The closure of on-licence premises and the restrictions placed on citizen’s movements and leisure to address the COVID-19 pandemic in 2020, created an unprecedented situation for the alcohol industry. With the availability and supply of alcohol being restricted, and the social context of alcohol use transformed, alcohol corporations were required to adapt their marketing materials and actions in response.
A content analysis of alcohol marketing by 18 alcohol brands on Facebook and Instagram during the first UK national lockdown (from 17th March- 4th July 2020) was conducted. Comments left by social media followers on posts advertising what could be defined as brand COVID-19 Corporate Social Responsibility (CSR) initiatives (i.e. monetary donations, production of hand sanitiser) were thematically analysed.
Alcohol brands quickly adapted to the changing social, economic and health context of the global pandemic. Changes to the availability and sale of alcohol were evident, with brands encouraging the stockpiling of alcohol as an essential item through predominantly online sales and delivery services. Brands also adapted to the changing social and physical context of alcohol use and intensified encouragement of home drinking. Messages of togetherness underpinned the promotion of virtual interactions, for which alcohol use was presented as a key component. Consumers were encouraged to contribute to pandemic responses by ‘staying at home’, and consuming alcohol. Importantly, COVID-19 provided a useful marketing opportunity for alcohol producers to present themselves as private partners to a primarily public sector response, through innovative CSR initiatives such as philanthropic donations to help prevent the transmission of COVID-19. An inductive thematic analysis of online comments on CSR posts found that such activities were interpreted by consumers as ethical actions, and that they reinforced positive brand image and loyalty amongst existing and new consumers.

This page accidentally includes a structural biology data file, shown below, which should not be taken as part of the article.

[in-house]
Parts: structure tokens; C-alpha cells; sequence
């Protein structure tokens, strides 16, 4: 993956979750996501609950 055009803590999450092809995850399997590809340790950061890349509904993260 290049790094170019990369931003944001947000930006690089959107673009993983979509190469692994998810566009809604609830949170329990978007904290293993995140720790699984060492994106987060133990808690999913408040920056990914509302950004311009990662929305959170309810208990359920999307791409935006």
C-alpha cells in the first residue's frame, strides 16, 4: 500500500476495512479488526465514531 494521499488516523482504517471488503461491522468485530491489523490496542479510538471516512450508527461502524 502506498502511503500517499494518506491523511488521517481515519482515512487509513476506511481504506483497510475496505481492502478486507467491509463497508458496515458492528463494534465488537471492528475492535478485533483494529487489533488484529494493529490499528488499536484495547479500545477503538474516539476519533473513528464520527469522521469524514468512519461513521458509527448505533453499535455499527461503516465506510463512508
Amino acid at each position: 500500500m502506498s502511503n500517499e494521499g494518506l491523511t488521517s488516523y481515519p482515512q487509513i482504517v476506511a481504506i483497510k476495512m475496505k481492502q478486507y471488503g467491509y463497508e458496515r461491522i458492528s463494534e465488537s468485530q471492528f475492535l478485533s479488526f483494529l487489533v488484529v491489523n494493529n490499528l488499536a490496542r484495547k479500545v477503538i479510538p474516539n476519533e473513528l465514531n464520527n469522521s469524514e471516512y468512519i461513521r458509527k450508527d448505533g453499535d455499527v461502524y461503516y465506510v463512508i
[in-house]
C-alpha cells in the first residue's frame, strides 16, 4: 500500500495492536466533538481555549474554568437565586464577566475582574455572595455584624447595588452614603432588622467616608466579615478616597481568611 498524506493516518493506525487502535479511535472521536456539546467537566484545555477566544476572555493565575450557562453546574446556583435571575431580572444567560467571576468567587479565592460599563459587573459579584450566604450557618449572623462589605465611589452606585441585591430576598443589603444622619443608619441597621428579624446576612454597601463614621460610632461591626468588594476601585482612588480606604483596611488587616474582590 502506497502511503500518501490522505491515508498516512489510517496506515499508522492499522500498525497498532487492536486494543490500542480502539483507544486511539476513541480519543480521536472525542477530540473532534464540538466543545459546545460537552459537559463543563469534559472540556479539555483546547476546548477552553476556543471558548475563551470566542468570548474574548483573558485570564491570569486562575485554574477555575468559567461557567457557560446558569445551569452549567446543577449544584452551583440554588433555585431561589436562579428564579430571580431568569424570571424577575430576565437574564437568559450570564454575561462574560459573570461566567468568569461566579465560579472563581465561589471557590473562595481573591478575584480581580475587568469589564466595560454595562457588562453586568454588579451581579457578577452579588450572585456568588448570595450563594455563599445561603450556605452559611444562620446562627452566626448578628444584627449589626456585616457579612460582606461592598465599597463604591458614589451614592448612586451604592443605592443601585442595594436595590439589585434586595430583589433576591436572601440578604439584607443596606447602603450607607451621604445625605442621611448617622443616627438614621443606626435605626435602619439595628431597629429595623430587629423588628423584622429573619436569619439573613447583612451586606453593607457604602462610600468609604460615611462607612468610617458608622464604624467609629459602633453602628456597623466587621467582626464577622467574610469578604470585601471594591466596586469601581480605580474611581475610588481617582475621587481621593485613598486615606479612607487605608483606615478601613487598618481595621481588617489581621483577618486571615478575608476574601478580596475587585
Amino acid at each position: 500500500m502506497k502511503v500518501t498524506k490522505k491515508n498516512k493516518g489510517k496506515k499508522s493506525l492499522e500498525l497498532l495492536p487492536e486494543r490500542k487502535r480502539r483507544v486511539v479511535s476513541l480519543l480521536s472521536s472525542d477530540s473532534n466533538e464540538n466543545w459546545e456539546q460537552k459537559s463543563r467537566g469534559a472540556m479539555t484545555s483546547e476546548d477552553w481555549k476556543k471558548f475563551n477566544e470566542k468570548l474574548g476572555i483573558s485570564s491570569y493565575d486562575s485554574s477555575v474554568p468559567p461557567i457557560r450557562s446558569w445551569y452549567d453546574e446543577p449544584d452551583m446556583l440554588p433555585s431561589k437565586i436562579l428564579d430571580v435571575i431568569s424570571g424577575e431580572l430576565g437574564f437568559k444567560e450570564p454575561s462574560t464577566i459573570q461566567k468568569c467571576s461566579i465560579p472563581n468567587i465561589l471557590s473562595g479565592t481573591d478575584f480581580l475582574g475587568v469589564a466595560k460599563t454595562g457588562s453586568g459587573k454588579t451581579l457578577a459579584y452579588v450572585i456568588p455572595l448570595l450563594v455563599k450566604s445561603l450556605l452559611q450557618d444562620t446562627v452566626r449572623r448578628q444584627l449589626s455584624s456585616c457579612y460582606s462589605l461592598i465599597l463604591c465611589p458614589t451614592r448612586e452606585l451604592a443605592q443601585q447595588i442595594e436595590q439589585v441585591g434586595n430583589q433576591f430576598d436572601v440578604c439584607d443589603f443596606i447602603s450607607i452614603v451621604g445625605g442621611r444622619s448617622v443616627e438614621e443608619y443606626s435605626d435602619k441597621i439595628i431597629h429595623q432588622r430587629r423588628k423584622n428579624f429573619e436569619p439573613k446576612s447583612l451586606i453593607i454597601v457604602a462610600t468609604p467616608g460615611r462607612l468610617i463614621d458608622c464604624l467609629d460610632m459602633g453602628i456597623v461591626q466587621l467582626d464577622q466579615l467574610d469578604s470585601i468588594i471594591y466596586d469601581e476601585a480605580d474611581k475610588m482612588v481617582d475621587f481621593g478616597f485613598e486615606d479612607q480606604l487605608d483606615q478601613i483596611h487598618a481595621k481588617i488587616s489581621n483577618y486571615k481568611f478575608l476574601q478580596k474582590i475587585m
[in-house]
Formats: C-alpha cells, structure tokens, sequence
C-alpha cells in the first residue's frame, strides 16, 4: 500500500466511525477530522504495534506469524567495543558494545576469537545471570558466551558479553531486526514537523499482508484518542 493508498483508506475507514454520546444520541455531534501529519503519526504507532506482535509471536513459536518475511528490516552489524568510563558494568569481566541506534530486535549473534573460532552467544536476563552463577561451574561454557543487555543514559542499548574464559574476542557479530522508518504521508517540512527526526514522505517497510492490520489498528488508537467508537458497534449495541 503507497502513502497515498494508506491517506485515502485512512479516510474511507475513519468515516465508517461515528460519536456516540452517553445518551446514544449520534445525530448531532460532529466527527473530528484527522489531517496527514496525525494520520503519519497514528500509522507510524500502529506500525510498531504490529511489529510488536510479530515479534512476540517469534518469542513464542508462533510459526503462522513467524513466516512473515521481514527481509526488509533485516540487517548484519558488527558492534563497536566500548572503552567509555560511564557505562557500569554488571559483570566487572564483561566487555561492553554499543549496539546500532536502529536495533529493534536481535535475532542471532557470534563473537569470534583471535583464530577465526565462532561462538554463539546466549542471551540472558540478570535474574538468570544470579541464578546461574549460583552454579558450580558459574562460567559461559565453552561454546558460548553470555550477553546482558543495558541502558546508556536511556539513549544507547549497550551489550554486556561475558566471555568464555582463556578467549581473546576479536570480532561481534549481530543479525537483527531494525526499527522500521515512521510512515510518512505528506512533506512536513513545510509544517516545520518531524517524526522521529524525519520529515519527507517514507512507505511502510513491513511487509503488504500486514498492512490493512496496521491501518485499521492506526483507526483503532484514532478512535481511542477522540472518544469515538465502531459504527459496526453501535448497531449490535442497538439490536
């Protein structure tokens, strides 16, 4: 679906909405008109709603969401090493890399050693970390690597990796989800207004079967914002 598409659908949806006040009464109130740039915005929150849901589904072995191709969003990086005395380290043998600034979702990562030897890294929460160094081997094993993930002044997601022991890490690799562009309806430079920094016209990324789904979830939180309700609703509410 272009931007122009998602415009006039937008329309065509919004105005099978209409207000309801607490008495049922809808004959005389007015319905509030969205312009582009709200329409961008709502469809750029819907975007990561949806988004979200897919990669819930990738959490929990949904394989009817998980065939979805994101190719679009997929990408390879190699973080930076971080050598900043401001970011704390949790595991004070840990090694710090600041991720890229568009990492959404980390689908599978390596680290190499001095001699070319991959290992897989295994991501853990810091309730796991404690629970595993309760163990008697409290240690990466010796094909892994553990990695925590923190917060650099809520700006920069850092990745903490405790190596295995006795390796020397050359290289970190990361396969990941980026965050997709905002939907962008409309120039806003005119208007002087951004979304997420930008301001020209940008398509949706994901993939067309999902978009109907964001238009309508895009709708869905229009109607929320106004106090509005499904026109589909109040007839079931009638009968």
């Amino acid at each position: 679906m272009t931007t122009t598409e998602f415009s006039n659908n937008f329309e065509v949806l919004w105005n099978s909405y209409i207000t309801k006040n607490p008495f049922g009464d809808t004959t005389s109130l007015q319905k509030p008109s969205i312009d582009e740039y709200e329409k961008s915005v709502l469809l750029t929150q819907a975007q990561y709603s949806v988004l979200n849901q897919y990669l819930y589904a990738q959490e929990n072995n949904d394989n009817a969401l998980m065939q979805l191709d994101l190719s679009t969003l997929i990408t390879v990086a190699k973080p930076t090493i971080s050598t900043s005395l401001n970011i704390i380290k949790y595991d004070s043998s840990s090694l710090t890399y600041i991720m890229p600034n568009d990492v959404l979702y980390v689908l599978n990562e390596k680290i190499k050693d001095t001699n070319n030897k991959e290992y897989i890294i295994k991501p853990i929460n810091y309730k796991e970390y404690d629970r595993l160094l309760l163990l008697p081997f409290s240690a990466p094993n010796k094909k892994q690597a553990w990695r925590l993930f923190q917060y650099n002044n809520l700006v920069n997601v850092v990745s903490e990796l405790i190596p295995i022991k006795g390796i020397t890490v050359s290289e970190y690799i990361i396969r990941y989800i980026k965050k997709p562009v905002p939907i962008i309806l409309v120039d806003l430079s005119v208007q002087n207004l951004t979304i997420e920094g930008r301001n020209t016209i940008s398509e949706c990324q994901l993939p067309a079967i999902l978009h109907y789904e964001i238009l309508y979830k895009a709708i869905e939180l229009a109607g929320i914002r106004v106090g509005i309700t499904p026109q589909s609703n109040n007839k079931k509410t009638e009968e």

Alcohol corporations are highly resilient in times of crises and the brands analysed were able to quickly adapt their marketing to the COVID-19 pandemic. Future research is required to examine whether these profitable strategies are maintained post pandemic.